Berger remembers the Forum show for his own, distinct reason. When the Forum opened, the Supremes were the first act to sell out the venue, he says, adding that he also managed that group. The Temptations were set to play shortly after that, and Berger racked his brain for a way to make the Temptations show extra special.
On the day of the show, he asked the promoter if an extra row of seats was anywhere to be found. He was told that there was a row of six seats sitting around.
“And I said, ‘Could you do me a favor? Could you put those six seats on sale? I don’t care where you put the row, but put the six seats on sale,’ which they did,” Berger says. “So consequently the Temptations broke the Supremes’ record in selling out the Forum.”
The soundtrack to these anecdotes is the cherry on top — the dozens of chart-topping hits that generations of fans have learned by heart over more than 60 years. “My Girl,” “Cloud Nine,” “I Can’t Get Next to You,” “Papa Was a Rollin’ Stone,” “Ain’t Too Proud to Beg,” “Just My Imagination (Running Away With Me)” and more.
Campbell recalls singing “Ain’t Too Proud to Beg” as a little boy. He says he was always drawn to the drums at the beginning of the song — the way they crash in before settling on the cymbals, and the vocal kicks in, “I know you wanna leave me, but I refuse to let you go …”
“That is so iconic, and the one that 8-year-old Reed was trying to sing on cassette tape and do all the parts,” says Campbell, a shy smile spreading on his face. “The beginning of that song will forever put me in my living room pressing on the tape, trying to get the sound right and the rhythm right.”
Williams has a soft spot in his heart for “My Girl,” recalling how co-writer and producer Smokey Robinson introduced the song to the Temptations and how under their craftsmanship, and with the addition of the strings and horns, it became an instant classic. So much so that when the group played the Apollo shortly after the song’s release, they got telegrams of congratulations for having a No. 1 record from the Beatles, the Supremes and Motown Records founder Berry Gordy.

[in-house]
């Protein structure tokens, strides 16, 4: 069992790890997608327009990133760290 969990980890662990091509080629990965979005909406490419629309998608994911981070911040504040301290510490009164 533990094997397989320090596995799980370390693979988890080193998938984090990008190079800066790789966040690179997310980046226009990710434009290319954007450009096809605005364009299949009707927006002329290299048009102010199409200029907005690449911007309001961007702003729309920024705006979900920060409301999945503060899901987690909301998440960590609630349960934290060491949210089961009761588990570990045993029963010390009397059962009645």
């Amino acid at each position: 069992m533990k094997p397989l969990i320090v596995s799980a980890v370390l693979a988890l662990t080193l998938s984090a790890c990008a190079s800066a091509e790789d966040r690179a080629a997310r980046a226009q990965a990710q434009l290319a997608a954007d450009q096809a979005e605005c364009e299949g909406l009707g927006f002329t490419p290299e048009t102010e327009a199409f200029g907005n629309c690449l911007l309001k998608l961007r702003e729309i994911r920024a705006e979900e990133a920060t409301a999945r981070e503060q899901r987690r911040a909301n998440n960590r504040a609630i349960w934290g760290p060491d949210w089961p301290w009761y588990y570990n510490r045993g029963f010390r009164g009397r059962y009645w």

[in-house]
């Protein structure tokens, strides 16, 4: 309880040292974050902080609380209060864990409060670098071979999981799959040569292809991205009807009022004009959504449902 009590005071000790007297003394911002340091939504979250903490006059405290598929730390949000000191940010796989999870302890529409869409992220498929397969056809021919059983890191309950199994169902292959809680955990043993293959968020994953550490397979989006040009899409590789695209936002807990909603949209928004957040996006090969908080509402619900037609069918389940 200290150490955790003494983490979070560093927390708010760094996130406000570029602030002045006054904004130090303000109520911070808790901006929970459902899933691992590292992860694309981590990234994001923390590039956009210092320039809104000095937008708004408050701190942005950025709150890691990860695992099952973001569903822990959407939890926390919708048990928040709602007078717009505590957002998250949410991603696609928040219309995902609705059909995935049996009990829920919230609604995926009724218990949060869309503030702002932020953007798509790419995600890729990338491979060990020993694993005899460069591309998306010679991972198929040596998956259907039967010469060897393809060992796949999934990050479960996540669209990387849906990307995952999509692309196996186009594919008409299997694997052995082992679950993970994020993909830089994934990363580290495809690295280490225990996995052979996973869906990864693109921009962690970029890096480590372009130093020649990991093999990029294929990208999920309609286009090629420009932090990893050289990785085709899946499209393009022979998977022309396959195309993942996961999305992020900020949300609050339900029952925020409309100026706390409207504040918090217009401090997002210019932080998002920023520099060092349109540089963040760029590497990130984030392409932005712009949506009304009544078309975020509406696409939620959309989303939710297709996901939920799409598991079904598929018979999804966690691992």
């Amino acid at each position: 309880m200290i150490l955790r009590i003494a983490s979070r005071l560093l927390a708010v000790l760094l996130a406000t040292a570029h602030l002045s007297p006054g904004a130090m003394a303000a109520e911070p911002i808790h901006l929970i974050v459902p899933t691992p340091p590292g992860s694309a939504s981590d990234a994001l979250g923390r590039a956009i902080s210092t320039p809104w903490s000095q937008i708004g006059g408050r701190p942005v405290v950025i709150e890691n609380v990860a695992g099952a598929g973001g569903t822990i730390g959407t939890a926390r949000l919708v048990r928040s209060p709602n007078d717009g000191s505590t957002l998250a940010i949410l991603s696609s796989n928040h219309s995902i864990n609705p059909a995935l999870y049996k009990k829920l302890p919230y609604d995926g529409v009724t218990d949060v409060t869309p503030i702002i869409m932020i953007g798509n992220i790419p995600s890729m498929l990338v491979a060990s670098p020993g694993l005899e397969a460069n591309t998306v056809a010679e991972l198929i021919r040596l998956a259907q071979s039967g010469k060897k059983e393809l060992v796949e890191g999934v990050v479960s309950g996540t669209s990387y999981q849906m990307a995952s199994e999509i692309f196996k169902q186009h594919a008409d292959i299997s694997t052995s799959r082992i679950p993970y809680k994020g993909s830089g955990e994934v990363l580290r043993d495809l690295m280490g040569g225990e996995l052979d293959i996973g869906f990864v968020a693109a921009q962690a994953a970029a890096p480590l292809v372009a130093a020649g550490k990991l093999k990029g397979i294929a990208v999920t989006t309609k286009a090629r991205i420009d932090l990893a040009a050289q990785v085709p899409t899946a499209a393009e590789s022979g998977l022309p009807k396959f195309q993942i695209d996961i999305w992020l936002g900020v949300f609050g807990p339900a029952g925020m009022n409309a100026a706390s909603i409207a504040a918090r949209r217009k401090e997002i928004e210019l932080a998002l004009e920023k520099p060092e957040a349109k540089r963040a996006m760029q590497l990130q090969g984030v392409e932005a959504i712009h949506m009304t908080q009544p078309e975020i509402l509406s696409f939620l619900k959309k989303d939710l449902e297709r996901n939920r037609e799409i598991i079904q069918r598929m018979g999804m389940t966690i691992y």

James loves “My Girl” too, adding that even though he’s probably sung the song thousands of times, it remains fresh. Berger holds a special place in his heart for Paul Williams’ rendition of “For Once in My Life,” adding that the song figures prominently in the musical.
“My heart just fills up with love and pain because I can hear Paul singing that song,” says Berger of hearing it performed in the show.
Williams and Berger will never be casual viewers of “Ain’t Too Proud.” The show will always fill them with pride and joy — and a certain giddiness.
“I’m like a little kid in amazement,” says Williams of having a musical made about his life. “You could’ve tipped me over with a feather before I believed this.”
‘Ain’t Too Proud – The Life and Times of The Temptations’
Where: Ahmanson Theatre, 135 N. Grand Ave., L.A.
When: 8 p.m. Tuesdays through Fridays, 2 and 8 p.m. Saturdays, 1 and 6:30 p.m. Sundays. 8 p.m. Monday, Dec. 19; no Dec. 25 performance. Ends Jan. 1. (Call for exceptions.)
Tickets: $40-$189 (subject to change)
Information: (213) 972-4400 or centertheatregroup.org
Running time: 2 hours, 35 minutes, including one intermission
COVID protocol: Masks are strongly recommended.